Guidance

Ten things a promoter of tax avoidance schemes won’t always tell you

Published 1 February 2016

1. Most schemes don’t work

You may be told that avoidance is legal, but if the scheme doesn’t work you’ll have made an incorrect tax return which is not in accordance with the law. You are legally obliged to pay tax that is due and you may be charged penalties if you try to avoid it.

2. It could cost you more than you bargained for

Avoidance schemes are complex. They can give rise to unintended additional tax consequences, and the fees you pay the promoter do not count as tax paid. So you could end up paying much more than just the tax you’re trying to avoid.

If the scheme is taken to litigation, you’re likely to have hefty legal fees to pay. Your promoter may ask you to pay into a ‘fighting fund’ up front.

4. You could face criminal conviction

If you deliberately mislead or conceal information from HM Revenue and Customs (HMRC) you could be prosecuted and convicted.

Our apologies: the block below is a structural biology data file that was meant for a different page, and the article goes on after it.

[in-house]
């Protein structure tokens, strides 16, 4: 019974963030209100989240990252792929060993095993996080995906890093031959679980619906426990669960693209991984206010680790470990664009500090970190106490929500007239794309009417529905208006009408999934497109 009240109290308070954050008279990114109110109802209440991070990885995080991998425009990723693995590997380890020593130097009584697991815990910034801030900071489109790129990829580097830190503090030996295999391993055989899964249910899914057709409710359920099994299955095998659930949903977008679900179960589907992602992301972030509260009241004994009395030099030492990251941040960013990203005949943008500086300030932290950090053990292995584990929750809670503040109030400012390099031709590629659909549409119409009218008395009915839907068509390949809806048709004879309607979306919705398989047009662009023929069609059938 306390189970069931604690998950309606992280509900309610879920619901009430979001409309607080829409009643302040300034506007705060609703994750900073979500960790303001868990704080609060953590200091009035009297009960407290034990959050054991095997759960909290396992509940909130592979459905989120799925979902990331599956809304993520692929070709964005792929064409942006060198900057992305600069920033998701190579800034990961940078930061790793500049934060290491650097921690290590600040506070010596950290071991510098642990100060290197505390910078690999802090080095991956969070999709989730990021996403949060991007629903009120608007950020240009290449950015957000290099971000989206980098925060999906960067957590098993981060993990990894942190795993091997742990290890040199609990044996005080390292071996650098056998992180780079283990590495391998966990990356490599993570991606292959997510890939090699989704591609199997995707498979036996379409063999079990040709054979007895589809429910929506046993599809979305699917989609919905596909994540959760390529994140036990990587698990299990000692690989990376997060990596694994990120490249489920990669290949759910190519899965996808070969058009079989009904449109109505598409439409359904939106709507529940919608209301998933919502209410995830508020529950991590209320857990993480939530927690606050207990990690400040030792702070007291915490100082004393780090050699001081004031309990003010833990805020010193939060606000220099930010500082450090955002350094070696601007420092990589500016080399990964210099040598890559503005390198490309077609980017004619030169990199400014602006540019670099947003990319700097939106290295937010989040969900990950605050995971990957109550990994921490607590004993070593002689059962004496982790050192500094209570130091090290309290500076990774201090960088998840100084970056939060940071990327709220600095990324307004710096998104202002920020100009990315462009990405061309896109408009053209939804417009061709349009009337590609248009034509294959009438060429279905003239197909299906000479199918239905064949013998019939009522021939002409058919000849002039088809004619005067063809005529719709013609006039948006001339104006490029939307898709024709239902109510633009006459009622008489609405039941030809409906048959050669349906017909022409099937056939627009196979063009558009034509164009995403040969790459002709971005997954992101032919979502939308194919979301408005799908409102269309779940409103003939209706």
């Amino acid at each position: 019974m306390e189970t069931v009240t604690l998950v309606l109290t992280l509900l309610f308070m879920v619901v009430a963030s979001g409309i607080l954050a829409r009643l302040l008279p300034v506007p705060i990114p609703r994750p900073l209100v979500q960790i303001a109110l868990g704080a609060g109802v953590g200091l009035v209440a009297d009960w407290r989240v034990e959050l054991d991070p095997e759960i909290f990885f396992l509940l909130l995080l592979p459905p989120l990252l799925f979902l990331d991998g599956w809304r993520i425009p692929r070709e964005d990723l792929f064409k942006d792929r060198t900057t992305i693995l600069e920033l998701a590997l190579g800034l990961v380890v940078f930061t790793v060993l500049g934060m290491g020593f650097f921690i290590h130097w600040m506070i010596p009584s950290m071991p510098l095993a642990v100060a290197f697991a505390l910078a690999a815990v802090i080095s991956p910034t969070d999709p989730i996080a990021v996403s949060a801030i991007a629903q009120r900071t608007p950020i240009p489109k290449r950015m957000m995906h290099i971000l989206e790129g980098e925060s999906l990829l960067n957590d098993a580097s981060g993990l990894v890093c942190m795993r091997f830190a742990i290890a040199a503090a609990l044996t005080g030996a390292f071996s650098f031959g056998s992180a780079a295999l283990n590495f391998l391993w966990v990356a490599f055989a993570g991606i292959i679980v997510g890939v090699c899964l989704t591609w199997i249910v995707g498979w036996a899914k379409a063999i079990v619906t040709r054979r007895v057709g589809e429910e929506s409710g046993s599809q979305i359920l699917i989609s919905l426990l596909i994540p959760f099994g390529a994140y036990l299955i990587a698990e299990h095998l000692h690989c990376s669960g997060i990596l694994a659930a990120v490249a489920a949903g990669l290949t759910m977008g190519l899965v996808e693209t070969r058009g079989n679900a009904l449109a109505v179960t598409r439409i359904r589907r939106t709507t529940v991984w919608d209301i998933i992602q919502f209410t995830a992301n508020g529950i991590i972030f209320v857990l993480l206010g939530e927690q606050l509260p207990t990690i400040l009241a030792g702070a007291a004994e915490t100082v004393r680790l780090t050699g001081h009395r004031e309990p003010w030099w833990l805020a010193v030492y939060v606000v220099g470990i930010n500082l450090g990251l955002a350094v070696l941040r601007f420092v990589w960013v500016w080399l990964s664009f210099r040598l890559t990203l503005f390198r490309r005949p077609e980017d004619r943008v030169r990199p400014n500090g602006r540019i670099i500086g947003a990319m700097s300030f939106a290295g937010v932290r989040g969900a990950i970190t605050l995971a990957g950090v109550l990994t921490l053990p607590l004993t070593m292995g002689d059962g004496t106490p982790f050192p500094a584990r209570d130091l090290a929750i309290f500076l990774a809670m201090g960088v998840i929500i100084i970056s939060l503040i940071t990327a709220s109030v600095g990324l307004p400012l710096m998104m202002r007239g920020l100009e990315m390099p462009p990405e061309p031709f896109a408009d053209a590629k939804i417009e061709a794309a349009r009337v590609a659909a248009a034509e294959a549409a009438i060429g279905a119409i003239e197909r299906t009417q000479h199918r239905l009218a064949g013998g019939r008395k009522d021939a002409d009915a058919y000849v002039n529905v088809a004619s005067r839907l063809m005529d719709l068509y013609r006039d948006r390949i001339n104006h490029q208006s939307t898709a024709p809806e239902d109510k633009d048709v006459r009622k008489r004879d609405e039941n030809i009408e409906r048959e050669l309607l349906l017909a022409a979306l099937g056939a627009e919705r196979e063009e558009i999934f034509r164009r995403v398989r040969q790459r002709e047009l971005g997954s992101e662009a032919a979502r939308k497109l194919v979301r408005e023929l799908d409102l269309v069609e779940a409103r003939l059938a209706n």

5. You could face publicity as a tax avoider

If you are named in court papers when the case is litigated, or in public registers, you could be reported in the media as a tax dodger.

6. Your scheme is never HMRC approved

Getting an avoidance Scheme Reference Number from HMRC doesn’t mean the department has cleared the scheme. HMRC issues these numbers when a scheme has signs of being designed to avoid tax. If a promoter is claiming that their scheme doesn’t need to be disclosed then HMRC are probably challenging that.

7. You could be marked out as a high-risk taxpayer

Use of a scheme could mark you out as a high-risk taxpayer, which means that all of your tax affairs will be closely scrutinised in future, not just your claim for relief.

8. HMRC is likely to beat your scheme in court

HMRC wins around eight out of ten cases where taxpayers take avoidance schemes to court, and many more concede before that stage.

9. The risk is normally all your own

It’s unlikely that a promoter will give you a guarantee that a scheme will work. And they probably won’t be around to support you once HMRC starts investigating your tax affairs. Some promoters set up simply to sell the scheme, and then disband.

10. You’ll have to pay the tax up front anyway

You won’t get a cash-flow advantage while HMRC investigates a scheme. You will be issued with an Accelerated Payment Notice, requiring you to pay the disputed tax up front.